Encyclopedia of Immigrant Health

2012 Edition
| Editors: Sana Loue, Martha Sajatovic

Medical Examination (for Immigration)

  • John Welshman
Reference work entry
DOI: https://doi.org/10.1007/978-1-4419-5659-0_494

Medical examinations for migrants, asylum seekers, and other entrants are currently high on political and public health agendas in many countries around the world. In the USA, for example, the Secretary of Health and Human Services frames regulations under the Immigration and Nationality Act, and the Public Health Service Act, for the medical examination of migrants seeking admission to the USA. The Division of Global Migration and Quarantine provides the Department of State and the US Citizenship and Immigration Services with medical screening guidelines for all examining doctors. A medical examination is compulsory for all refugees going to the USA, all applicants applying for an immigrant visa, and for aliens applying to become permanent residents. Outside the USA, medical examinations are performed by around 400 selected doctors. Health-related grounds for ineligibility for visas or admission include communicable diseases, absence of documentation of vaccination, physical or...

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Suggested Readings

  1. Bashford, A. (2002). At the border: Contagion, immigration, nation. Australian Historical Studies, 33, 344–357.PubMedGoogle Scholar
  2. Coker, R. (2004). Compulsory screening of immigrants for tuberculosis and HIV: Is not based on adequate evidence and has practical and ethical problems. British Medical Journal, 328, 298–300.PubMedCentralPubMedGoogle Scholar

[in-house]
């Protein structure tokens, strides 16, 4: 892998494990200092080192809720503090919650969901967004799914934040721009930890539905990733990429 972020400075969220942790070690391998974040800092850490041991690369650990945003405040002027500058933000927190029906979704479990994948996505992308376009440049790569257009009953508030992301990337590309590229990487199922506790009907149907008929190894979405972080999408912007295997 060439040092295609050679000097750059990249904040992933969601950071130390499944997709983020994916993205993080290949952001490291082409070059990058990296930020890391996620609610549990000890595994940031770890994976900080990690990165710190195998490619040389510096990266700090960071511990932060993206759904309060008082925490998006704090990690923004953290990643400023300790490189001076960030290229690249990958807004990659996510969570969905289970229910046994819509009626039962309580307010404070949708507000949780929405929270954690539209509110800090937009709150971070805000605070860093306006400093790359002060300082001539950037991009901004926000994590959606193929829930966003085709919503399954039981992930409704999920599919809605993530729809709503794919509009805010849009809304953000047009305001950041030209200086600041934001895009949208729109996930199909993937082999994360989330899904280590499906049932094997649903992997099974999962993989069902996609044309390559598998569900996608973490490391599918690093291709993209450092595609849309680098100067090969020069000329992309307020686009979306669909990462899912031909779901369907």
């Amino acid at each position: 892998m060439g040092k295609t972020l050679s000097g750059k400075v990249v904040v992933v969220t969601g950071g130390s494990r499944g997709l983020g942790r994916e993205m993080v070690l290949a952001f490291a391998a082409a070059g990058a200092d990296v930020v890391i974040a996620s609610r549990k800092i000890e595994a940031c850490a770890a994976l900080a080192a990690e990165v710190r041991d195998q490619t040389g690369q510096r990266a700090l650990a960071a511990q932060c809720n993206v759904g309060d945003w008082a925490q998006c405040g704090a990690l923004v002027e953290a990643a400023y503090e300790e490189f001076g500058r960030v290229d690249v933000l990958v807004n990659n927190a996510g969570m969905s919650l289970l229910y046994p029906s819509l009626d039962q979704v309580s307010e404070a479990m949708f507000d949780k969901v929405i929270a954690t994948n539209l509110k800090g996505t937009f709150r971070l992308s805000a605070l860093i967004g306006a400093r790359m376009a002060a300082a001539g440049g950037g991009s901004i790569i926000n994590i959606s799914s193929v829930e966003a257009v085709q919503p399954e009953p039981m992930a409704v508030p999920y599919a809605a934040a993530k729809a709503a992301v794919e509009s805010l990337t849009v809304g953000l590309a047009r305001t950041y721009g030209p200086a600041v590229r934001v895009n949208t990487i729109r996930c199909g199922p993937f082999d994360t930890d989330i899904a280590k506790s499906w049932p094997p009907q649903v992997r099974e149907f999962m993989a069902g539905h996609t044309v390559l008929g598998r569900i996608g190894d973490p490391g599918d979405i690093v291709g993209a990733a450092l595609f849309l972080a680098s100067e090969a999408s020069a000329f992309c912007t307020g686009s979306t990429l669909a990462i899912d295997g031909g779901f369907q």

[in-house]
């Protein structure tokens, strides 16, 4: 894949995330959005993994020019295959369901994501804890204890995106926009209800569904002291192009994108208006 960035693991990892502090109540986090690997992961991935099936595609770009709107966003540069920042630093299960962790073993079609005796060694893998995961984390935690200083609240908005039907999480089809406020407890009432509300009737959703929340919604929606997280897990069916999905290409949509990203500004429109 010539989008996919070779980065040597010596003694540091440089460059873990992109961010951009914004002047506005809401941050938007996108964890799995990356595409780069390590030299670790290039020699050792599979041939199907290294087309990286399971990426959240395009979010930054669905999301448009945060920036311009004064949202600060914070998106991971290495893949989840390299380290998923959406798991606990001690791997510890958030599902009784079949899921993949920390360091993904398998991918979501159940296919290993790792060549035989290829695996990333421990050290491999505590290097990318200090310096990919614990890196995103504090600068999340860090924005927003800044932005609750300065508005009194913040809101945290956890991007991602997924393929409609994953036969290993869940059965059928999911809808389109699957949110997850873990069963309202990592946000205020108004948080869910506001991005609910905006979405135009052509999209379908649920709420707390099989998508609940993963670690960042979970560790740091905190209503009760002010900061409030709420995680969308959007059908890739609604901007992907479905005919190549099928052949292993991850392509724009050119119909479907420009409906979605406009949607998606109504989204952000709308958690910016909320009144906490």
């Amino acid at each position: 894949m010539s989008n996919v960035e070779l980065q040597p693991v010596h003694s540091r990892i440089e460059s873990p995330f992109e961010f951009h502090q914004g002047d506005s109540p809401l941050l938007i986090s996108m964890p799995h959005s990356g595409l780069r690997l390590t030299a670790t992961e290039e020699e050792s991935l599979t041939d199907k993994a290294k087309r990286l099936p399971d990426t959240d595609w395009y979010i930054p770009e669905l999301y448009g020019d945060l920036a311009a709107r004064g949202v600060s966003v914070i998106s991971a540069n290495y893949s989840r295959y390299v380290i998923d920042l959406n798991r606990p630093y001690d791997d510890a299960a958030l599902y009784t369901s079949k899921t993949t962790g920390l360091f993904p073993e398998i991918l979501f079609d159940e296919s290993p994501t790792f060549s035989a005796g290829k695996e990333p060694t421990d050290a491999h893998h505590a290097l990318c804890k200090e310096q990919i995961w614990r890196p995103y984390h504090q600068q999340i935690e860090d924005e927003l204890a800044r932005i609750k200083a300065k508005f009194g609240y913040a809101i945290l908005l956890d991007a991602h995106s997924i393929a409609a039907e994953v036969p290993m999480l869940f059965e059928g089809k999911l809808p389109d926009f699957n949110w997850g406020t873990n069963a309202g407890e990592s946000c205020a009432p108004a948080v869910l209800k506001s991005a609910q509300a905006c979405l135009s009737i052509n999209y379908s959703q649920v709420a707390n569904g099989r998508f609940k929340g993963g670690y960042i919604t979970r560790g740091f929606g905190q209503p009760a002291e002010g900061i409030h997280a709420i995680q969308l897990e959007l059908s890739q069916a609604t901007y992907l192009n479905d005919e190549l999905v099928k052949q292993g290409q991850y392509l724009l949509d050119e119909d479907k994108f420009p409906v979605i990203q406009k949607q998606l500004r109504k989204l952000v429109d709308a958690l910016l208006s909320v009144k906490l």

3. Fairchild, A. L. (2003). Science at the borders: Immigrant medical inspection and the shaping of the modern industrial labor force. Baltimore: Johns Hopkins University Press.Google Scholar
  4. Kraut, A. M. (1994). Silent travelers: Germs, genes and the ‘immigrant menace’. New York: Basic Books.Google Scholar
  5. Welshman, J. (2006). Compulsion, localism, and pragmatism: The micro-politics of tuberculosis screening in the United Kingdom, 1950–1965. Social History of Medicine, 19, 295–312.Google Scholar

Suggested Resources

  1. Centers for Disease Control and Prevention. Retrieved April 30, 2011, from http://www.cdc.gov/immigrantrefugeehealth/exams/medical-examination.html

Copyright information

© Springer Science+Business Media, LLC 2012

Authors and Affiliations

  • John Welshman
    • 1
  1. 1.Department of HistoryLancaster UniversityLancasterUK